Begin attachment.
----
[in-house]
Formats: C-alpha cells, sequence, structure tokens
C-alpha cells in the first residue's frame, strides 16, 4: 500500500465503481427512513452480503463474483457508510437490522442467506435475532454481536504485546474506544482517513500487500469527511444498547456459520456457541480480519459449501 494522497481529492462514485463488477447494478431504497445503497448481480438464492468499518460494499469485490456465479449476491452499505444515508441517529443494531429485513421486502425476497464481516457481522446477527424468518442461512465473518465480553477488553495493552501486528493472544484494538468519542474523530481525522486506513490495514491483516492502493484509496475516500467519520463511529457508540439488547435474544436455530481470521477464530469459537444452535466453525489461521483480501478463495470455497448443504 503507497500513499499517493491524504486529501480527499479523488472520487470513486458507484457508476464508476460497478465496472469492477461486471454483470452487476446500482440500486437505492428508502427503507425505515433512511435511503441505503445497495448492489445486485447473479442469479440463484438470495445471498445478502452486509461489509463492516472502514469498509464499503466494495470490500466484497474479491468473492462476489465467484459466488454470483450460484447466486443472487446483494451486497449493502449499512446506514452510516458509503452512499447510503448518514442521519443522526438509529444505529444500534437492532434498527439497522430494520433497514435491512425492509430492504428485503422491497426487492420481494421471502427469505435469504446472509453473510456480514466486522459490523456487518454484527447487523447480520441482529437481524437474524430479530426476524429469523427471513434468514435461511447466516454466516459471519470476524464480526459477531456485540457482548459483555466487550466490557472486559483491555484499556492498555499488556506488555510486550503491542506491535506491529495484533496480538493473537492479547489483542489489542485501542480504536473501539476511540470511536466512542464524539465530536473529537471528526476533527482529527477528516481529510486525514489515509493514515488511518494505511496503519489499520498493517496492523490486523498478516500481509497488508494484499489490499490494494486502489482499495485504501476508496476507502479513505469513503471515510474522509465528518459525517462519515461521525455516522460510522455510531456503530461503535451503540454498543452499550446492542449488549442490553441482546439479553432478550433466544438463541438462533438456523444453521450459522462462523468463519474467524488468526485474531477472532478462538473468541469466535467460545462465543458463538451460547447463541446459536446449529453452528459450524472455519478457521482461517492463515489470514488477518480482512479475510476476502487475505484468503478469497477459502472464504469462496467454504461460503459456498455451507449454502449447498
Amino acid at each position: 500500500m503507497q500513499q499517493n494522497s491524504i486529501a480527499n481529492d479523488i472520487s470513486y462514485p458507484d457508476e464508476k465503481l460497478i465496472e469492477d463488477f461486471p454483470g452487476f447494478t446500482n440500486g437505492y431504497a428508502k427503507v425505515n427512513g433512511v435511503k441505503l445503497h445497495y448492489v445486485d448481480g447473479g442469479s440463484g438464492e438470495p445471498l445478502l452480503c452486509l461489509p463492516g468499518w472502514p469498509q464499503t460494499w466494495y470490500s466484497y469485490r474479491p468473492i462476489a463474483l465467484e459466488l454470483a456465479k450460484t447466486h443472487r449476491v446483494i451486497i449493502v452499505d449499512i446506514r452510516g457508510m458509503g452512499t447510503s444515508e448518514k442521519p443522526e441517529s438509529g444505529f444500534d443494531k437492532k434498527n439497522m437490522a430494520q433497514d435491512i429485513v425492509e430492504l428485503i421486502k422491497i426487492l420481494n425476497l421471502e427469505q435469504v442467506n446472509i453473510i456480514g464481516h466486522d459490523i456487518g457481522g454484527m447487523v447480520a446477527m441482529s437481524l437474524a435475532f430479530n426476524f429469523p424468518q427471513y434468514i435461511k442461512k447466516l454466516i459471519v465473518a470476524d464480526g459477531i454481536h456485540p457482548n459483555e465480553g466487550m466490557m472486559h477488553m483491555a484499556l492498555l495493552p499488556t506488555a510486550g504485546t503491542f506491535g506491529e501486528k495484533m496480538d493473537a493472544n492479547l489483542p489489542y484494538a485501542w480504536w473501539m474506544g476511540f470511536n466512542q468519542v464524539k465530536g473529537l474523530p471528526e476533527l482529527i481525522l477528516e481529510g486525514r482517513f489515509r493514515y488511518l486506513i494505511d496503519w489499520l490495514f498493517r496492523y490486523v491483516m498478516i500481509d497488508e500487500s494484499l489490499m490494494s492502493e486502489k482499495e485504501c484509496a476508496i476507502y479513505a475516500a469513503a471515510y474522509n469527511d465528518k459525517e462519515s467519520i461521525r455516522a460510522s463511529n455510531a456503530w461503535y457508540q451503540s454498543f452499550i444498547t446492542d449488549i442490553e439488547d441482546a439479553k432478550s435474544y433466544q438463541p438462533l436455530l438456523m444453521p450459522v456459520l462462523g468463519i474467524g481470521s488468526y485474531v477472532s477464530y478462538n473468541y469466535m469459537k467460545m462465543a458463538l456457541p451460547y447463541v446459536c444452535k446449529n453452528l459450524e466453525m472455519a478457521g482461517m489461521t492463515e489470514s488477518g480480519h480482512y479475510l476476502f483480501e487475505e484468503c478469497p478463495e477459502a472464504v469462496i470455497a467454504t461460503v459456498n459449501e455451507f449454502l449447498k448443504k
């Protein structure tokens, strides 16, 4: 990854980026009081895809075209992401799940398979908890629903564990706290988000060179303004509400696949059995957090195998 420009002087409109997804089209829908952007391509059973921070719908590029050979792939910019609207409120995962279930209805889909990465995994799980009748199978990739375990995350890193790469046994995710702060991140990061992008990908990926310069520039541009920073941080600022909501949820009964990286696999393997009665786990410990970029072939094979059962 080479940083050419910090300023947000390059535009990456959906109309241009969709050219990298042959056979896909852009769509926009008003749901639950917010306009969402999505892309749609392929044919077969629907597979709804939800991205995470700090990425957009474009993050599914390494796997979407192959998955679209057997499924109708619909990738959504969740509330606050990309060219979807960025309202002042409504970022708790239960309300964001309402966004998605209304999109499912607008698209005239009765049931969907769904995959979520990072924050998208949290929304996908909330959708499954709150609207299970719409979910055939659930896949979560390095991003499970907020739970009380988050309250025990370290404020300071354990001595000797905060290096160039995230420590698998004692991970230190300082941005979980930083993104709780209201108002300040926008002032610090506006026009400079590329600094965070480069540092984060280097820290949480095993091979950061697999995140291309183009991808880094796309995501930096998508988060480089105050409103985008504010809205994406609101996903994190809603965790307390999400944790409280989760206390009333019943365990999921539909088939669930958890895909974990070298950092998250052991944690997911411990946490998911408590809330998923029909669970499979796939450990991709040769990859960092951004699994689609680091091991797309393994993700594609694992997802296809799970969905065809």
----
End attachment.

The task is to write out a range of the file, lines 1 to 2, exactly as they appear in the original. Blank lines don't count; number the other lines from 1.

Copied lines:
[in-house]
Formats: C-alpha cells, sequence, structure tokens